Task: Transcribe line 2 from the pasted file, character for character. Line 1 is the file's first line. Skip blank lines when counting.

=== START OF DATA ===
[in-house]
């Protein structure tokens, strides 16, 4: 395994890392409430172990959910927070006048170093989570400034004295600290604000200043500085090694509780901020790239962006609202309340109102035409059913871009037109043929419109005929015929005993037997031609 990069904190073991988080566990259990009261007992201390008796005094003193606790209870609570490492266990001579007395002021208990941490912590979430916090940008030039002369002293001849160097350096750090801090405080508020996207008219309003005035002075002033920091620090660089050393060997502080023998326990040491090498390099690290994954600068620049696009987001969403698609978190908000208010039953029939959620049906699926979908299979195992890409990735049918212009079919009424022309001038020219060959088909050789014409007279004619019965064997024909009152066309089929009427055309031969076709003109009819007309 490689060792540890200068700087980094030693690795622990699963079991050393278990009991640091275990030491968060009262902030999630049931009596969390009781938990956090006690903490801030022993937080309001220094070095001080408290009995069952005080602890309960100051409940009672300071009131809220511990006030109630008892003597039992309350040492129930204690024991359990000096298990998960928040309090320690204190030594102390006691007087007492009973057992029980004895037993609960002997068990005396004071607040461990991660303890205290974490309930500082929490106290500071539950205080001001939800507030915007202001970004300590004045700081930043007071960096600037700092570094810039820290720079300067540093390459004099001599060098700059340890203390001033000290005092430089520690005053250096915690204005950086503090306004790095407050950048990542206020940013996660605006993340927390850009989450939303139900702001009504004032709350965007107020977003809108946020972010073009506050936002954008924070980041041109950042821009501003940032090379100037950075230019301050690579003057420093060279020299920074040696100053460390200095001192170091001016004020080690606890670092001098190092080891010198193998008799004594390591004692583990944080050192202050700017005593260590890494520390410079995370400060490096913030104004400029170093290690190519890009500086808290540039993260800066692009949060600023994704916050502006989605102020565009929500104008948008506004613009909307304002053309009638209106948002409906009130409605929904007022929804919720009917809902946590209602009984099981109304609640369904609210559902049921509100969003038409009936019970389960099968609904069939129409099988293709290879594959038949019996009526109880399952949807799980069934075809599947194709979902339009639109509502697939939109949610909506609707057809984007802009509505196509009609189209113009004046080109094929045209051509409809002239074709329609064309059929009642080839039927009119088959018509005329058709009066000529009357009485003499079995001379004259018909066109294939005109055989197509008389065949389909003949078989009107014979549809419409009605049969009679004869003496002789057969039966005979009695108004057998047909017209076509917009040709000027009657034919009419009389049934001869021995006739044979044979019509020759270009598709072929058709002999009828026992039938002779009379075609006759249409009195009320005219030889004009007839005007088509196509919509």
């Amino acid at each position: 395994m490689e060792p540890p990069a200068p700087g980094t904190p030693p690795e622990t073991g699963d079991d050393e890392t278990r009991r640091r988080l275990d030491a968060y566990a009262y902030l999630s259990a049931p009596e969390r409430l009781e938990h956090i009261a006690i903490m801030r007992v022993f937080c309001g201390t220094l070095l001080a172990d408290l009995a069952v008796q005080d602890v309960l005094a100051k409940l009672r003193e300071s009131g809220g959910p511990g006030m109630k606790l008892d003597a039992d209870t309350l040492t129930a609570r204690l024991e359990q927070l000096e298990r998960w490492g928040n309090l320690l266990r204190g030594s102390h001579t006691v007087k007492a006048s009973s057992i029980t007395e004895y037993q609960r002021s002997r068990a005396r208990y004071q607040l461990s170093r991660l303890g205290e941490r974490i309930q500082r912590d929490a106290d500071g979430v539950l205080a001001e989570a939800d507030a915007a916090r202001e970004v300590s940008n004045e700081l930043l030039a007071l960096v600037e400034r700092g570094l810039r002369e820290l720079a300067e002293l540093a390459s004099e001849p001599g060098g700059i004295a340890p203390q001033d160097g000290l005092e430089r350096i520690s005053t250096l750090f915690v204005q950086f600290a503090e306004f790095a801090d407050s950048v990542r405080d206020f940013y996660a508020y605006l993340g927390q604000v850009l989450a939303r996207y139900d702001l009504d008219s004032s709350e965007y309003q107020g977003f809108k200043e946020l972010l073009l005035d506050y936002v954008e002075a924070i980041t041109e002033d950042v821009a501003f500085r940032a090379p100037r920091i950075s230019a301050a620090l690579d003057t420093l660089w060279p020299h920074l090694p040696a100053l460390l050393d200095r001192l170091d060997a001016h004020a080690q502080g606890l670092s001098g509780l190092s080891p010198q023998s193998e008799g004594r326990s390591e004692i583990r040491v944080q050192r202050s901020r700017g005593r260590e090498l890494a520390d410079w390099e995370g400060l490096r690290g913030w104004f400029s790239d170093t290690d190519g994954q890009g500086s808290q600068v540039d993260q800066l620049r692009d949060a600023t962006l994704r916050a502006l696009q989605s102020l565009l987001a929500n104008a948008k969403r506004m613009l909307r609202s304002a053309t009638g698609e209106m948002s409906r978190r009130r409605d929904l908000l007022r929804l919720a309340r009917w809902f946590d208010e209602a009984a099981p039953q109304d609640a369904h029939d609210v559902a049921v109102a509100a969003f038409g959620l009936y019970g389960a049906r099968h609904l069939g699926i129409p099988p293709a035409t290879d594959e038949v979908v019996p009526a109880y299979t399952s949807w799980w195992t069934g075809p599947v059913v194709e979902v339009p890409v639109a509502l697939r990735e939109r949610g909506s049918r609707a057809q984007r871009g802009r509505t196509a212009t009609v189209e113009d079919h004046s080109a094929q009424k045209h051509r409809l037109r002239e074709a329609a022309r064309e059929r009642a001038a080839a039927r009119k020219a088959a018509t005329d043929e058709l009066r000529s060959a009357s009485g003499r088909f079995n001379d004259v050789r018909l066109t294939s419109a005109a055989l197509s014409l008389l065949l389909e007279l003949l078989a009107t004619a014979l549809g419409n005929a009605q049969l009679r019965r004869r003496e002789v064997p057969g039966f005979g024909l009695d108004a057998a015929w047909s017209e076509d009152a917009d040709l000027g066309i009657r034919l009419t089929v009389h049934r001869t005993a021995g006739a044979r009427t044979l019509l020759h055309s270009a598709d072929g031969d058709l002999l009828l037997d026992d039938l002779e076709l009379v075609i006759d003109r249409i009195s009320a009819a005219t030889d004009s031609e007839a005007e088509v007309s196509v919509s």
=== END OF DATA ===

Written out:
């Protein structure tokens, strides 16, 4: 395994890392409430172990959910927070006048170093989570400034004295600290604000200043500085090694509780901020790239962006609202309340109102035409059913871009037109043929419109005929015929005993037997031609 990069904190073991988080566990259990009261007992201390008796005094003193606790209870609570490492266990001579007395002021208990941490912590979430916090940008030039002369002293001849160097350096750090801090405080508020996207008219309003005035002075002033920091620090660089050393060997502080023998326990040491090498390099690290994954600068620049696009987001969403698609978190908000208010039953029939959620049906699926979908299979195992890409990735049918212009079919009424022309001038020219060959088909050789014409007279004619019965064997024909009152066309089929009427055309031969076709003109009819007309 490689060792540890200068700087980094030693690795622990699963079991050393278990009991640091275990030491968060009262902030999630049931009596969390009781938990956090006690903490801030022993937080309001220094070095001080408290009995069952005080602890309960100051409940009672300071009131809220511990006030109630008892003597039992309350040492129930204690024991359990000096298990998960928040309090320690204190030594102390006691007087007492009973057992029980004895037993609960002997068990005396004071607040461990991660303890205290974490309930500082929490106290500071539950205080001001939800507030915007202001970004300590004045700081930043007071960096600037700092570094810039820290720079300067540093390459004099001599060098700059340890203390001033000290005092430089520690005053250096915690204005950086503090306004790095407050950048990542206020940013996660605006993340927390850009989450939303139900702001009504004032709350965007107020977003809108946020972010073009506050936002954008924070980041041109950042821009501003940032090379100037950075230019301050690579003057420093060279020299920074040696100053460390200095001192170091001016004020080690606890670092001098190092080891010198193998008799004594390591004692583990944080050192202050700017005593260590890494520390410079995370400060490096913030104004400029170093290690190519890009500086808290540039993260800066692009949060600023994704916050502006989605102020565009929500104008948008506004613009909307304002053309009638209106948002409906009130409605929904007022929804919720009917809902946590209602009984099981109304609640369904609210559902049921509100969003038409009936019970389960099968609904069939129409099988293709290879594959038949019996009526109880399952949807799980069934075809599947194709979902339009639109509502697939939109949610909506609707057809984007802009509505196509009609189209113009004046080109094929045209051509409809002239074709329609064309059929009642080839039927009119088959018509005329058709009066000529009357009485003499079995001379004259018909066109294939005109055989197509008389065949389909003949078989009107014979549809419409009605049969009679004869003496002789057969039966005979009695108004057998047909017209076509917009040709000027009657034919009419009389049934001869021995006739044979044979019509020759270009598709072929058709002999009828026992039938002779009379075609006759249409009195009320005219030889004009007839005007088509196509919509």